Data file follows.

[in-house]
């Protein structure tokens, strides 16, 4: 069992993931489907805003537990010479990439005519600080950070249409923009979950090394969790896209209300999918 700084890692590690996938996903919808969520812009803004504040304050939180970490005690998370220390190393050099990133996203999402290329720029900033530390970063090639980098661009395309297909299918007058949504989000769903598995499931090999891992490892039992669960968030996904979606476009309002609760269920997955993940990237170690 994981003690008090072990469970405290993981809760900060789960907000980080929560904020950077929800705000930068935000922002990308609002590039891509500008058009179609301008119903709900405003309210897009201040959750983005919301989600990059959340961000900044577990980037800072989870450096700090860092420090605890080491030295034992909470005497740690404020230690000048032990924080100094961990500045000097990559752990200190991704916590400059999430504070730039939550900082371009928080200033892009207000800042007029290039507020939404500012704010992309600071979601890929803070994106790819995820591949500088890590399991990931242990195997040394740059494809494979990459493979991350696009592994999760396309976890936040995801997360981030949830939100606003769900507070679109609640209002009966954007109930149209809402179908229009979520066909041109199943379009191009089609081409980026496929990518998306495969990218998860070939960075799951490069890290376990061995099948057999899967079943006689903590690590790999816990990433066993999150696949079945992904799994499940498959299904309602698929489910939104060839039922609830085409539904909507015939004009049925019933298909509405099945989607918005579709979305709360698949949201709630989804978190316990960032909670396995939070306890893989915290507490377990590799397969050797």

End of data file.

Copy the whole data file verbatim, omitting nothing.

[in-house]
């Protein structure tokens, strides 16, 4: 069992993931489907805003537990010479990439005519600080950070249409923009979950090394969790896209209300999918 700084890692590690996938996903919808969520812009803004504040304050939180970490005690998370220390190393050099990133996203999402290329720029900033530390970063090639980098661009395309297909299918007058949504989000769903598995499931090999891992490892039992669960968030996904979606476009309002609760269920997955993940990237170690 994981003690008090072990469970405290993981809760900060789960907000980080929560904020950077929800705000930068935000922002990308609002590039891509500008058009179609301008119903709900405003309210897009201040959750983005919301989600990059959340961000900044577990980037800072989870450096700090860092420090605890080491030295034992909470005497740690404020230690000048032990924080100094961990500045000097990559752990200190991704916590400059999430504070730039939550900082371009928080200033892009207000800042007029290039507020939404500012704010992309600071979601890929803070994106790819995820591949500088890590399991990931242990195997040394740059494809494979990459493979991350696009592994999760396309976890936040995801997360981030949830939100606003769900507070679109609640209002009966954007109930149209809402179908229009979520066909041109199943379009191009089609081409980026496929990518998306495969990218998860070939960075799951490069890290376990061995099948057999899967079943006689903590690590790999816990990433066993999150696949079945992904799994499940498959299904309602698929489910939104060839039922609830085409539904909507015939004009049925019933298909509405099945989607918005579709979305709360698949949201709630989804978190316990960032909670396995939070306890893989915290507490377990590799397969050797």